The Roots are busy getting avenues named after them, planning a series for Amazon, working on what, a supposed list of 300 songs for their next long-awaited album, gearing up for May’s annual Roots Picnic with Meek Mill at the Mann Center, and – though on COVID-19 hiatus – working with host Jimmy Fallon on NBC’s “The Tonight Show” as the house band.
But, recalling that The Roots’ co-founder and mouthpiece, Tariq “Black Thought” Trotter has been something of a sidekick to Fallon, and has had a side gig in stand-up comic presentation and performance (“Yeah, I sometimes go to comedy clubs and test my skills, do impromptu sets,” he once told me), for the last several years with events at Philly’s Punch Line Comedy Club to show for it, the next item should be absolutely no surprise when it comes to the serious-minded rapper stretching his wings, musically or literature-ly.
Beyond being busy releasing his first scintillating solo EPs (several volumes of his “Streams of Thought” series), Thought is currently engaged in writing music and words for a new play, a musical adaptation of George S. Schuyler’s Harlem Renaissance-era novel, “Black No More,” which is set to premiere this October. Along with that, Black Thought will make his dramatic stage acting debut alongside serious chop-having actors such as co-stars Jennifer Damiano, Brandon Victor Dixon, Tamika Lawrence, and Theo Stockman.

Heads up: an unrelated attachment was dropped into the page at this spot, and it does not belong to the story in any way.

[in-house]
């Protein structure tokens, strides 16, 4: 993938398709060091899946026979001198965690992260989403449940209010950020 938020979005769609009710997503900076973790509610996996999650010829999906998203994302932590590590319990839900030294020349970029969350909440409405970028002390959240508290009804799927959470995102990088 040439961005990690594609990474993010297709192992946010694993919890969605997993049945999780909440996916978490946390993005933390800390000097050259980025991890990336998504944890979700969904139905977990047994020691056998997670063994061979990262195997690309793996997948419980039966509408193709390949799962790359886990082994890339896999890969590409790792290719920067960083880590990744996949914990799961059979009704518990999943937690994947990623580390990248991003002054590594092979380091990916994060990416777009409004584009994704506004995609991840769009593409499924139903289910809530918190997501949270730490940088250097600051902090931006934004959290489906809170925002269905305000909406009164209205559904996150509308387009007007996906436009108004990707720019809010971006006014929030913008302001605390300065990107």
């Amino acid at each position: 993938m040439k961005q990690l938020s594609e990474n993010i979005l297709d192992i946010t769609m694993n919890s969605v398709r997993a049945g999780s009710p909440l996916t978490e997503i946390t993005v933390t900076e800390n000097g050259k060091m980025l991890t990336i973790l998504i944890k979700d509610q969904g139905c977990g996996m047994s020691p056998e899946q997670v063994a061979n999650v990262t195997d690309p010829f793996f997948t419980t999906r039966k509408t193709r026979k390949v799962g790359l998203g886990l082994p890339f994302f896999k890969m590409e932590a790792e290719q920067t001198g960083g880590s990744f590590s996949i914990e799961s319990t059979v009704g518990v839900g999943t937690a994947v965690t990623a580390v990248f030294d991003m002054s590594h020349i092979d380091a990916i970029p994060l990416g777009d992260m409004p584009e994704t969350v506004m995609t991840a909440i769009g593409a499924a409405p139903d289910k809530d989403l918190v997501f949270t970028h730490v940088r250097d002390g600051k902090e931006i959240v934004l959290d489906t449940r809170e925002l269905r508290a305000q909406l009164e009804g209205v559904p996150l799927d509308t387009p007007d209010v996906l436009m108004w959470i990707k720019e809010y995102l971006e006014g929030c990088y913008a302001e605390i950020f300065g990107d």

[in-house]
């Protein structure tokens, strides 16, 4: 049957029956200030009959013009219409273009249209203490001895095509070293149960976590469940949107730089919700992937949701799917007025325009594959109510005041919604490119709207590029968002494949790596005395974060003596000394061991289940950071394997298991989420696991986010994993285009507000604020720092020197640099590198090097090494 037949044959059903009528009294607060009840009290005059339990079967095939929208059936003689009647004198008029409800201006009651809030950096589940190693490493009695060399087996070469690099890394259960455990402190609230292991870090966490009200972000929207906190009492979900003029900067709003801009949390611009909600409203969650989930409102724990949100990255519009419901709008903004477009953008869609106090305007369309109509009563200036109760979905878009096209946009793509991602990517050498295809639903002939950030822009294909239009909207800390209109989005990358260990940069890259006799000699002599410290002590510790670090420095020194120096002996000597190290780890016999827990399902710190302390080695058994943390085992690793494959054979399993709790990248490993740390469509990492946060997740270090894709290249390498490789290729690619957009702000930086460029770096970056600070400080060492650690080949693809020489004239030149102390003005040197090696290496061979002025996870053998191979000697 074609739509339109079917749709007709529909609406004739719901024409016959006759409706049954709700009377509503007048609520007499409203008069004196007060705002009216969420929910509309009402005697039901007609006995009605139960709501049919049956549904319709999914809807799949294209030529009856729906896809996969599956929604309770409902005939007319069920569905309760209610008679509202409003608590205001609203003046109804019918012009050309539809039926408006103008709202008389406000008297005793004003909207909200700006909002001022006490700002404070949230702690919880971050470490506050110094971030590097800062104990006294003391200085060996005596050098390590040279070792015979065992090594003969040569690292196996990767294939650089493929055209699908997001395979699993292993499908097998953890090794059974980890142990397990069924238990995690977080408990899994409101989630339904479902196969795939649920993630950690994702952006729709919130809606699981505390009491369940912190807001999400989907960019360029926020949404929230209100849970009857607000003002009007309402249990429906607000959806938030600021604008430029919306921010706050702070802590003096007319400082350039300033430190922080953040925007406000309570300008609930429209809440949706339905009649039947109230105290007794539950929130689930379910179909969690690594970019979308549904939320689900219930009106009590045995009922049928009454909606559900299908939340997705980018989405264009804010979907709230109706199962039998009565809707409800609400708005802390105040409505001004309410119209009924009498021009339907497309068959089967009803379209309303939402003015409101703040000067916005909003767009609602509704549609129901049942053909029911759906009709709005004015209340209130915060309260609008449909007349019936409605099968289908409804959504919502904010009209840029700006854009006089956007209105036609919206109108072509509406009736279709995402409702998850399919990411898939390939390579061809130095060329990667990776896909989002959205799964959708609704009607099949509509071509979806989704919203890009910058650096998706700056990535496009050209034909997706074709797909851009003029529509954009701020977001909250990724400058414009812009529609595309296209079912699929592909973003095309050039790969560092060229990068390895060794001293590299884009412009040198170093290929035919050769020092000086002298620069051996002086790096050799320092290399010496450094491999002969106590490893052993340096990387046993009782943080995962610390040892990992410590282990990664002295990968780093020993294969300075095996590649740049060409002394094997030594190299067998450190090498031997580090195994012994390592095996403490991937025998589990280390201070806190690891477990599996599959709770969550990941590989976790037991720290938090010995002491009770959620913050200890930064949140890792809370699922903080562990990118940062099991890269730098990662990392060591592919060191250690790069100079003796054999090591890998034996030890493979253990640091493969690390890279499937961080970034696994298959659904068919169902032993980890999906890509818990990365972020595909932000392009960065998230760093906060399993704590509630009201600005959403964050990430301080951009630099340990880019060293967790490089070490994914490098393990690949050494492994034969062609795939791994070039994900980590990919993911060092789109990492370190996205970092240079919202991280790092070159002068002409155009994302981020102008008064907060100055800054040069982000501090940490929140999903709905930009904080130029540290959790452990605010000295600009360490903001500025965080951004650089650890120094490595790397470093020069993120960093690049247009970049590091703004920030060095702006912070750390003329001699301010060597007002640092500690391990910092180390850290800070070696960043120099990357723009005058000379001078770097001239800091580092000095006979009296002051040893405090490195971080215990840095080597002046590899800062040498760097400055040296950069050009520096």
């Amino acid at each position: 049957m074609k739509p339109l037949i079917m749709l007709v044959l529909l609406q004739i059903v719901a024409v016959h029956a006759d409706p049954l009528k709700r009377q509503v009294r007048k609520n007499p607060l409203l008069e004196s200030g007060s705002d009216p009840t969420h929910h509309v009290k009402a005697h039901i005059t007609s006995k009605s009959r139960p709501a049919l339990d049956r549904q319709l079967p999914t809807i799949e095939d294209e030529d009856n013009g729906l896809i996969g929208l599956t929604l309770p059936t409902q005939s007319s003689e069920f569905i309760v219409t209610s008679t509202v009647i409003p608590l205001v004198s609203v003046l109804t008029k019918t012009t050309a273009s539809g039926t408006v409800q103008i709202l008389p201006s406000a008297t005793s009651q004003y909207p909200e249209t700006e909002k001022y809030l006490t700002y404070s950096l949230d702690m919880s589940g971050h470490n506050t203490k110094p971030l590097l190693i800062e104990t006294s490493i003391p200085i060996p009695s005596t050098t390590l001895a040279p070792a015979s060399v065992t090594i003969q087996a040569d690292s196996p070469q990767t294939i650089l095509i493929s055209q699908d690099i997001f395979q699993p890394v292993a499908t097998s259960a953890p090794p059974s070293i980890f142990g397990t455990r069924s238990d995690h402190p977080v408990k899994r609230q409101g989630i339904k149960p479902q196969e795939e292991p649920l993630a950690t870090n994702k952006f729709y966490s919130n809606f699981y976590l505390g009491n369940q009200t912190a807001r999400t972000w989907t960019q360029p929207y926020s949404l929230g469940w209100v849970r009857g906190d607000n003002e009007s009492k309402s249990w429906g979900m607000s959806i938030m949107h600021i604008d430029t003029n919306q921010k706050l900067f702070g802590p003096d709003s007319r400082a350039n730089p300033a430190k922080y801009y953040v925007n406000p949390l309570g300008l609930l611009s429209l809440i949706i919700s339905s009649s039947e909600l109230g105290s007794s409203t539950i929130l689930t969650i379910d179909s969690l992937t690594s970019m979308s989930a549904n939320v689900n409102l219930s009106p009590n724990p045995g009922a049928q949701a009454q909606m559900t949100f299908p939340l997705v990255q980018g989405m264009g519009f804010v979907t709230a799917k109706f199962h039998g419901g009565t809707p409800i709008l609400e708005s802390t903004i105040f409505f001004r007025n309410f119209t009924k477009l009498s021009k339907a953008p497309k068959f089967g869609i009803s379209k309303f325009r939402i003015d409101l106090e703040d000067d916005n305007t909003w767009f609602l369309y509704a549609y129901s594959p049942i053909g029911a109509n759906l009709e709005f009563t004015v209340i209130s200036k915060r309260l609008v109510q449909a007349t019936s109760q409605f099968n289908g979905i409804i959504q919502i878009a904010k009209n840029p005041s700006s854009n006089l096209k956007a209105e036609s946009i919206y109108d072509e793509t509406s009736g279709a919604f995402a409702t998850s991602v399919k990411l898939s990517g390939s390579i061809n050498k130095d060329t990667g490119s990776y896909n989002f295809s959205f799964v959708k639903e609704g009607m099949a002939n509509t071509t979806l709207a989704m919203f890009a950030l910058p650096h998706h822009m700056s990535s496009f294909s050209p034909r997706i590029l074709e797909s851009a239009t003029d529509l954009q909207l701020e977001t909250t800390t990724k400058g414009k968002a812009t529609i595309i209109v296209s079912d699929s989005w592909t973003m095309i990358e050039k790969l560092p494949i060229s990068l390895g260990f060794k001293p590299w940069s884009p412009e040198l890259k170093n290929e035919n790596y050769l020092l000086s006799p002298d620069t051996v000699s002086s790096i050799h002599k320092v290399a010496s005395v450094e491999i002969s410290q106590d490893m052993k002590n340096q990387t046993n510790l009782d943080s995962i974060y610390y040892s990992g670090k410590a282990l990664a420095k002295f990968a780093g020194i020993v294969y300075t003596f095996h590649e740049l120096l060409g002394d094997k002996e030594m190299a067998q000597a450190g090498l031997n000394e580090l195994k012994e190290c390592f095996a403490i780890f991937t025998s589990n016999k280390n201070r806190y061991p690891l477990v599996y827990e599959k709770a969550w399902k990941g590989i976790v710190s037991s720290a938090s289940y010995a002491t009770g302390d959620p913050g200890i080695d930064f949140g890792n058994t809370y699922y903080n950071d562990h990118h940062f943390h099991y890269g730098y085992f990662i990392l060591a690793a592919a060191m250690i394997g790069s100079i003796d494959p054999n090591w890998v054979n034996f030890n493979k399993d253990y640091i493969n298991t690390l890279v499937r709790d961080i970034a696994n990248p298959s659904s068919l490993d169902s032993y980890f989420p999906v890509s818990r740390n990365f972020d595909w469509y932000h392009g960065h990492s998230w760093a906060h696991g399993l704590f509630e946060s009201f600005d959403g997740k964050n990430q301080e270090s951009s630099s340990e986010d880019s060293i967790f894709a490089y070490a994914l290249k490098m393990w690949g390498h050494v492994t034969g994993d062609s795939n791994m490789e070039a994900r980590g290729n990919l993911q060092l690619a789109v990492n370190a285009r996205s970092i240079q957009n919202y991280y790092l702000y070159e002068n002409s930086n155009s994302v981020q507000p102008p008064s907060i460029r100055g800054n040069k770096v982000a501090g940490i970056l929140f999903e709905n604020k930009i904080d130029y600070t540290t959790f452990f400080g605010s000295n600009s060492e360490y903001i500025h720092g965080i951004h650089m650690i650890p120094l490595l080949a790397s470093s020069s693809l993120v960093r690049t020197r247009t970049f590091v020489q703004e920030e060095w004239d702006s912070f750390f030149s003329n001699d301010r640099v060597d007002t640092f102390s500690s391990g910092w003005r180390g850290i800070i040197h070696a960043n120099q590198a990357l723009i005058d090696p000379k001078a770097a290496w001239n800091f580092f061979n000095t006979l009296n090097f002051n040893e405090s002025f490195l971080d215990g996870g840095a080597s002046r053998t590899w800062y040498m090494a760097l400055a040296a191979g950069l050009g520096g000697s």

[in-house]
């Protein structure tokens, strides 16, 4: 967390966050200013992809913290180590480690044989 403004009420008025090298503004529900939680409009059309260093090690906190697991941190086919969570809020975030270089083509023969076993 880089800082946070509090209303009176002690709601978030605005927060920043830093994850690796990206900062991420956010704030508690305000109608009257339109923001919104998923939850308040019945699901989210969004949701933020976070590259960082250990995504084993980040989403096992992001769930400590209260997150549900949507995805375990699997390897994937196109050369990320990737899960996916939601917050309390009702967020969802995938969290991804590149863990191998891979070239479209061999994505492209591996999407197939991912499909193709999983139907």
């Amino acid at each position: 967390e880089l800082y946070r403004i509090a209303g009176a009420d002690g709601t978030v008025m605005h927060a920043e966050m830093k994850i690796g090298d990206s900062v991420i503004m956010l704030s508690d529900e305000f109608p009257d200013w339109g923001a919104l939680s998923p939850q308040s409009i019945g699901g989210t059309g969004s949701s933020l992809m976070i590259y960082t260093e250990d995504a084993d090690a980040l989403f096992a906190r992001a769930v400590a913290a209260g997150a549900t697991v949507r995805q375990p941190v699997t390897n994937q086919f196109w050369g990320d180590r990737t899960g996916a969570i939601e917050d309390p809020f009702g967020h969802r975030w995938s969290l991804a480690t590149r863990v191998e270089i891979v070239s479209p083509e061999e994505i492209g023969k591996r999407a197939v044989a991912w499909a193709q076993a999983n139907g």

“Black No More” is scheduled to premiere at Pershing Square Signature Center in October 2020 during the New Group Company’s 2020 to 2021 theatrical season. The musical play has, as its director Scott Elliott, iconic choreographer Bill T. Jones and Oscar-nominated screenwriter John Ridley (“12 Years a Slave”), who will adapt Schuyler’s novel for the stage.
Rolling Stone Magazine got a written statement from the New Group’s producers, stating that “Black No More,” has a storyline that goes like this:
“It’s June 1928 in New York City, and Howard University graduate Dr. Junius Crookman promotes a mysterious machine that promises to remove the burden of race from any person of color by turning them white— Crookman’s plan to ‘solve the American race problem.’ Black No More is an examination of race, identity and the very nature of love.”
Can’t wait to see what thought does with that.